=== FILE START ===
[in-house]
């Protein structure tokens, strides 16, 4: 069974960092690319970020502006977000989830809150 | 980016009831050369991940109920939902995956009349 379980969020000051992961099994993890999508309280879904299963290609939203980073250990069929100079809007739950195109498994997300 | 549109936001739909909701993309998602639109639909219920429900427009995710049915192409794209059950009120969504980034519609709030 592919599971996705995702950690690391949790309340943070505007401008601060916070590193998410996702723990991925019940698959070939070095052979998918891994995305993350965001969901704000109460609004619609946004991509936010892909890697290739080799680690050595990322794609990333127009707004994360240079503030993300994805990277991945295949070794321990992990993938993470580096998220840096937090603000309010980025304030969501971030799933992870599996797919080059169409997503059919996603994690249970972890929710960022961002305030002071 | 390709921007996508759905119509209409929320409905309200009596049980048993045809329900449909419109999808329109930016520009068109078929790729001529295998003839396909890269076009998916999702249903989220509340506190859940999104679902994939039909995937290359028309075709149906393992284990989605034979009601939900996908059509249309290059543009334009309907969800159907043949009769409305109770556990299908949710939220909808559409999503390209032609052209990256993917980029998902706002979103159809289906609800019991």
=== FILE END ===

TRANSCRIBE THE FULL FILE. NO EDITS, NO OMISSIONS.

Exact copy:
[in-house]
């Protein structure tokens, strides 16, 4: 069974960092690319970020502006977000989830809150 | 980016009831050369991940109920939902995956009349 379980969020000051992961099994993890999508309280879904299963290609939203980073250990069929100079809007739950195109498994997300 | 549109936001739909909701993309998602639109639909219920429900427009995710049915192409794209059950009120969504980034519609709030 592919599971996705995702950690690391949790309340943070505007401008601060916070590193998410996702723990991925019940698959070939070095052979998918891994995305993350965001969901704000109460609004619609946004991509936010892909890697290739080799680690050595990322794609990333127009707004994360240079503030993300994805990277991945295949070794321990992990993938993470580096998220840096937090603000309010980025304030969501971030799933992870599996797919080059169409997503059919996603994690249970972890929710960022961002305030002071 | 390709921007996508759905119509209409929320409905309200009596049980048993045809329900449909419109999808329109930016520009068109078929790729001529295998003839396909890269076009998916999702249903989220509340506190859940999104679902994939039909995937290359028309075709149906393992284990989605034979009601939900996908059509249309290059543009334009309907969800159907043949009769409305109770556990299908949710939220909808559409999503390209032609052209990256993917980029998902706002979103159809289906609800019991």